Are more parking controls coming to Kearny?


Kearny has moved to tighten regulations governing the allocation and use of designated curbside parking spaces for the handicapped.

Last Tuesday, the mayor and Town Council approved the introduction of an ordinance that would:

• Shorten, from two years to one year, the time period for which a handicapped or reserved parking permit can be granted.

• Restrict the area for which a curbside handicapped parking spot can be set aside as “within a radius of 200 feet of the perimeter of the tax lot on which the residence of the handicapped person is located.”

• Subject anyone found in violation of the parking permit area restriction rules to a fine of $100 for a first offense. For a second offense, “the handicapped permit for the vehicle shall be revoked and the handicapped person shall not be eligible to apply for another handicapped parking permit in the Town of Kearny for a period of two years.”

As part of the proposed changes, an applicant for a handicapped spot would have to present medical evidence to document their infirmity annually instead of every two years, as now required, noted Councilwoman Susan McCurrie, who chairs the council’s ordinance committee.

The council drafted these changes in response to complaints from residents in different parts of town that handicapped parkers were inappropriately using permits to reserve curbside spots for family members, thereby making it harder for neighbors to find spaces.

Councilman Michael Landy characterized the proposed changes as “a great first step” in addressing the handicapped parking issue. “It’s a shame we have some abusers of the law,” he added.

McCurrie reiterated that the major thrust of the amendment was “to make sure that if you have a handicapped spot, then you should use it. … You cannot reserve that space for anyone else.”

There may be “additional amendments” introduced later, McCurrie said, if the council feels there is need for further refinements of the law.

Meanwhile, the current proposed changes will be up for a public hearing and adoption at the next council meeting scheduled for March 8.

On another parking front, Councilman Richard Konopka recommended getting out a letter to all local school principals asking school employees “to be more mindful about where they’re parking.” In many cases, he said, “cars are taking up two spots” where there is room for another vehicle to park.

“I’ve seen it myself,” Konopka said. “Where I live – on Wilson Ave. – I’ve gotten complaints from my neighbors.” It’s even more annoying when people come home at night and have to drive around looking for a space, he said. “And I don’t have a driveway,” he added.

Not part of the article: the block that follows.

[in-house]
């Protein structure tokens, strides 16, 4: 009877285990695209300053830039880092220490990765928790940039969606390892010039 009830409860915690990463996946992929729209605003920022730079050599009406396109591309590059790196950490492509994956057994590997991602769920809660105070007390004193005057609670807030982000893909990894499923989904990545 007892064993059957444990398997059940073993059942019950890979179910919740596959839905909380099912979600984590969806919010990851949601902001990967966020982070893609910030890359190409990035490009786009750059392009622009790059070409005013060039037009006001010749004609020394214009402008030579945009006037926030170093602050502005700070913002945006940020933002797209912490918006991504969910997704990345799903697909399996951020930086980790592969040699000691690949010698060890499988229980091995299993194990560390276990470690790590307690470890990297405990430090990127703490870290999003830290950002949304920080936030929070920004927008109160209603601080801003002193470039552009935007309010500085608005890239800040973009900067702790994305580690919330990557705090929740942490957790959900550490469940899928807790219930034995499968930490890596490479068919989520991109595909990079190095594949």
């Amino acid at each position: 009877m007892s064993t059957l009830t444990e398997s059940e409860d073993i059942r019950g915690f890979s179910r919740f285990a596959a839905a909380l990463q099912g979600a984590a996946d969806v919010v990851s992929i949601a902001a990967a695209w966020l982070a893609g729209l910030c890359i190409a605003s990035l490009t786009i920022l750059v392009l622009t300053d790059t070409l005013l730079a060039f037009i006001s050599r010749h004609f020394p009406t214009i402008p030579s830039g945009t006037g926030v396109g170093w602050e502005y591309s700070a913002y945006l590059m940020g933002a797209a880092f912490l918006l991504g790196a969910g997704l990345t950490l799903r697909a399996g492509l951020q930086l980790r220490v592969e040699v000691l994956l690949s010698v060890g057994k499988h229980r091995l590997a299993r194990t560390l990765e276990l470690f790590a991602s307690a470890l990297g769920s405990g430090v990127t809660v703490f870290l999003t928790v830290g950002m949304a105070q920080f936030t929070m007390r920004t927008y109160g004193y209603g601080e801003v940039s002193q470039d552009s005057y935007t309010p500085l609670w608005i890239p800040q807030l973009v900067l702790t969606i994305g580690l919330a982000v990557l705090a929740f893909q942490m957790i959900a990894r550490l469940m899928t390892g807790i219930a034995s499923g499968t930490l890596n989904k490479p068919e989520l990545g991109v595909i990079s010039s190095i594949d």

Councilwoman Carol Jean Doyle suggested putting a flier on a car window asking the vehicle’s owner to be more more careful but Konopka replied: “I’d rather not do that.”

Mayor Alberto Santos said he would raise the issue with Schools Superintendent Patricia Blood when the pair are scheduled to meet soon on other matters. “It’s a hard issue to enforce,” he said.

“I’m just trying to find some relief from the parking problem for the whole town,” Konopka said.

In other developments, Santos said the town planned to hold a ribbon-cutting ceremony March 8 at Veteran’s Memorial Field, bordered by Belgrove Drive, Bergen Ave. and Afton St., to mark the completion of its makeover from dirt to turf, with other improvements.

Engineer Joseph Vuich said that a tarp for the field’s protection “should be in place” for the town’s July 4th celebration and that a cost-benefit analysis would determine whether the town should rent or buy it. McCurrie recommended looking at how much it would cost for cleaning the tarp as well.

Providing news on other infrastructure-related projects, consulting engineer Michael Neglia said that work on the town’s first off-leash dog park has begun with a stake-out of the Passaic Ave. site and delivery of stone and water main connection expected by this week.

Updating the status of improvements planned for the playground at Washington School, Town Administrator Michael Martello said the Board of Education’s LSRP (Licensed Site Remediation Professional) assigned to the site should be reporting to the state Department of Environmental Protection on the status of the parking lot “cap” within “four to six weeks,” at which point, if DEP signs off, the town is “ready to go out for bids,” said Neglia.

As for the Hickory St. playground project, Santos said that previously received bids are being reviewed by the legal department which should be bringing a recommendation for an award by the March 8 council meeting.

Konopka asked about the status of the old smokestack still standing on a former industrial property near the south end of Passaic Ave. When it comes down, Martello replied, is a matter to be settled between the property owner and his demolition contractor. All prior demolition activity on the site has ceased and “all of the contractor’s equipment has been removed,” Martello added.

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